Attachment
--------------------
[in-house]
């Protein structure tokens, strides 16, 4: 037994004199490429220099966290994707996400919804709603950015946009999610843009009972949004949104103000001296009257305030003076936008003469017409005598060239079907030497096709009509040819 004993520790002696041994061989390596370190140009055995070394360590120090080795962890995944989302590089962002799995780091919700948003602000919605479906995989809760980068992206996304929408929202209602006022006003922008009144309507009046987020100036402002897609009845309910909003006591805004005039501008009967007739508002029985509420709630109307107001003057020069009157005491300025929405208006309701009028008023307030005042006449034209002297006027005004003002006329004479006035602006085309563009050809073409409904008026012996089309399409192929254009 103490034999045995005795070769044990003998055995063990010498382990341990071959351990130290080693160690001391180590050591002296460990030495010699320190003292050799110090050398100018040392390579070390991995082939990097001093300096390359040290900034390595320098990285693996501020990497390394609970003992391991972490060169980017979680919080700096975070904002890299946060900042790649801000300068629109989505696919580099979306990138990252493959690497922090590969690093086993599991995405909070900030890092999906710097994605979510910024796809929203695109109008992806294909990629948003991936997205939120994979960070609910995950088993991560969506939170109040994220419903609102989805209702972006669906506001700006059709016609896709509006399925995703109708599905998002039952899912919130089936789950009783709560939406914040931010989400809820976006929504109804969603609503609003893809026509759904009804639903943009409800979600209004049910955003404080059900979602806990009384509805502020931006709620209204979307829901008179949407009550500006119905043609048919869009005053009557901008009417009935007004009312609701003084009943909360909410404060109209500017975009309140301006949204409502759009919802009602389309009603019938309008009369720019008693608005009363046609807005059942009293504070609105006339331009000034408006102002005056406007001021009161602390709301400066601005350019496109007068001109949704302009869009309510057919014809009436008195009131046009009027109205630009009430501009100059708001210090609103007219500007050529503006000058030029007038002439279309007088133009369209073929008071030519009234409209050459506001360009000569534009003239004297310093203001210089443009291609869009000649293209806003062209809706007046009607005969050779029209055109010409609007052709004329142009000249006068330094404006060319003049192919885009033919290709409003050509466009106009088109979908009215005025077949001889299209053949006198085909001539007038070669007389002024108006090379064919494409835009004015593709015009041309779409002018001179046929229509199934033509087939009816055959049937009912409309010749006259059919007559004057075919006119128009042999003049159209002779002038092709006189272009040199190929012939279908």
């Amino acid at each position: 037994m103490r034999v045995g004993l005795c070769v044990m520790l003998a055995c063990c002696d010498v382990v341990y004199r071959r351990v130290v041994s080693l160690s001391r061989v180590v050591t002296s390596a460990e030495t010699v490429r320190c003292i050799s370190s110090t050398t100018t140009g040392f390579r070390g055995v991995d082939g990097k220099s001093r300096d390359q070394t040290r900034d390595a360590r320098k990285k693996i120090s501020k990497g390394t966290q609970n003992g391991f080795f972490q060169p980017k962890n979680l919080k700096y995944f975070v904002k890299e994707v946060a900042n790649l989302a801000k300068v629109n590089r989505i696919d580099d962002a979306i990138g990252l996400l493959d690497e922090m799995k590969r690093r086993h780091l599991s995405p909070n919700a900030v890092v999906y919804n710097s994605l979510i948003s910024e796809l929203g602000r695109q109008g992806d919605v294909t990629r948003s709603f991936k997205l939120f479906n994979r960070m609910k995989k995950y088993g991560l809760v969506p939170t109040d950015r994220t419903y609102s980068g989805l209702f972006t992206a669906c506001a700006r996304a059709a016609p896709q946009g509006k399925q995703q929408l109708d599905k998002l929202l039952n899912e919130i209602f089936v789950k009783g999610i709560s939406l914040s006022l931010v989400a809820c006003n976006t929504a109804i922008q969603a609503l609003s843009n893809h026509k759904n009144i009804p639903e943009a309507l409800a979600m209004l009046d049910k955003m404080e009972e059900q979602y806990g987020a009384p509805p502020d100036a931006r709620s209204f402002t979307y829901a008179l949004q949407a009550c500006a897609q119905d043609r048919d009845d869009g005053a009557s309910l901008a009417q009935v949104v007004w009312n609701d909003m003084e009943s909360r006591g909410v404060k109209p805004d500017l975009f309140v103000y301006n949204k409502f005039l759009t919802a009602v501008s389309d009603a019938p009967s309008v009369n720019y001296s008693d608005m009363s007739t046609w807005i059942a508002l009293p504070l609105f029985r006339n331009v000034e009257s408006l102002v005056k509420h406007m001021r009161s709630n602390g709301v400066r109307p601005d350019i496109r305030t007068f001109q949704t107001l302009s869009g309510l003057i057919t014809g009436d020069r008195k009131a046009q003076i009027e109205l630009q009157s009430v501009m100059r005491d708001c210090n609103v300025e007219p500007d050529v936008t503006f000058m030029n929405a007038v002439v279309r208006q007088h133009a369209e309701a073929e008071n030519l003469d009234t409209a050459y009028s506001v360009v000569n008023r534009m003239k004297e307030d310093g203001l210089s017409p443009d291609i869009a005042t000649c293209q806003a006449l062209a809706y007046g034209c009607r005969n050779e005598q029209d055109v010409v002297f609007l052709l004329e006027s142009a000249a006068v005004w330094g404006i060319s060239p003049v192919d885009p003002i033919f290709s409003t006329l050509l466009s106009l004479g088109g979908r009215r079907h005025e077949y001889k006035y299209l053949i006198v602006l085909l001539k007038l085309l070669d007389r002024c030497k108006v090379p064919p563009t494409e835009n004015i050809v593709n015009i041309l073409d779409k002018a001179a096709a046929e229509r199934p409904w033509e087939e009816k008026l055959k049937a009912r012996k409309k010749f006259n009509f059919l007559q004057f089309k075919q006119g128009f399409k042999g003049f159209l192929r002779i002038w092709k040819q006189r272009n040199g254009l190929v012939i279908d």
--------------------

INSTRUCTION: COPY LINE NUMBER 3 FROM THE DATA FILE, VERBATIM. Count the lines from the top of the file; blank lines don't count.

């Amino acid at each position: 037994m103490r034999v045995g004993l005795c070769v044990m520790l003998a055995c063990c002696d010498v382990v341990y004199r071959r351990v130290v041994s080693l160690s001391r061989v180590v050591t002296s390596a460990e030495t010699v490429r320190c003292i050799s370190s110090t050398t100018t140009g040392f390579r070390g055995v991995d082939g990097k220099s001093r300096d390359q070394t040290r900034d390595a360590r320098k990285k693996i120090s501020k990497g390394t966290q609970n003992g391991f080795f972490q060169p980017k962890n979680l919080k700096y995944f975070v904002k890299e994707v946060a900042n790649l989302a801000k300068v629109n590089r989505i696919d580099d962002a979306i990138g990252l996400l493959d690497e922090m799995k590969r690093r086993h780091l599991s995405p909070n919700a900030v890092v999906y919804n710097s994605l979510i948003s910024e796809l929203g602000r695109q109008g992806d919605v294909t990629r948003s709603f991936k997205l939120f479906n994979r960070m609910k995989k995950y088993g991560l809760v969506p939170t109040d950015r994220t419903y609102s980068g989805l209702f972006t992206a669906c506001a700006r996304a059709a016609p896709q946009g509006k399925q995703q929408l109708d599905k998002l929202l039952n899912e919130i209602f089936v789950k009783g999610i709560s939406l914040s006022l931010v989400a809820c006003n976006t929504a109804i922008q969603a609503l609003s843009n893809h026509k759904n009144i009804p639903e943009a309507l409800a979600m209004l009046d049910k955003m404080e009972e059900q979602y806990g987020a009384p509805p502020d100036a931006r709620s209204f402002t979307y829901a008179l949004q949407a009550c500006a897609q119905d043609r048919d009845d869009g005053a009557s309910l901008a009417q009935v949104v007004w009312n609701d909003m003084e009943s909360r006591g909410v404060k109209p805004d500017l975009f309140v103000y301006n949204k409502f005039l759009t919802a009602v501008s389309d009603a019938p009967s309008v009369n720019y001296s008693d608005m009363s007739t046609w807005i059942a508002l009293p504070l609105f029985r006339n331009v000034e009257s408006l102002v005056k509420h406007m001021r009161s709630n602390g709301v400066r109307p601005d350019i496109r305030t007068f001109q949704t107001l302009s869009g309510l003057i057919t014809g009436d020069r008195k009131a046009q003076i009027e109205l630009q009157s009430v501009m100059r005491d708001c210090n609103v300025e007219p500007d050529v936008t503006f000058m030029n929405a007038v002439v279309r208006q007088h133009a369209e309701a073929e008071n030519l003469d009234t409209a050459y009028s506001v360009v000569n008023r534009m003239k004297e307030d310093g203001l210089s017409p443009d291609i869009a005042t000649c293209q806003a006449l062209a809706y007046g034209c009607r005969n050779e005598q029209d055109v010409v002297f609007l052709l004329e006027s142009a000249a006068v005004w330094g404006i060319s060239p003049v192919d885009p003002i033919f290709s409003t006329l050509l466009s106009l004479g088109g979908r009215r079907h005025e077949y001889k006035y299209l053949i006198v602006l085909l001539k007038l085309l070669d007389r002024c030497k108006v090379p064919p563009t494409e835009n004015i050809v593709n015009i041309l073409d779409k002018a001179a096709a046929e229509r199934p409904w033509e087939e009816k008026l055959k049937a009912r012996k409309k010749f006259n009509f059919l007559q004057f089309k075919q006119g128009f399409k042999g003049f159209l192929r002779i002038w092709k040819q006189r272009n040199g254009l190929v012939i279908d």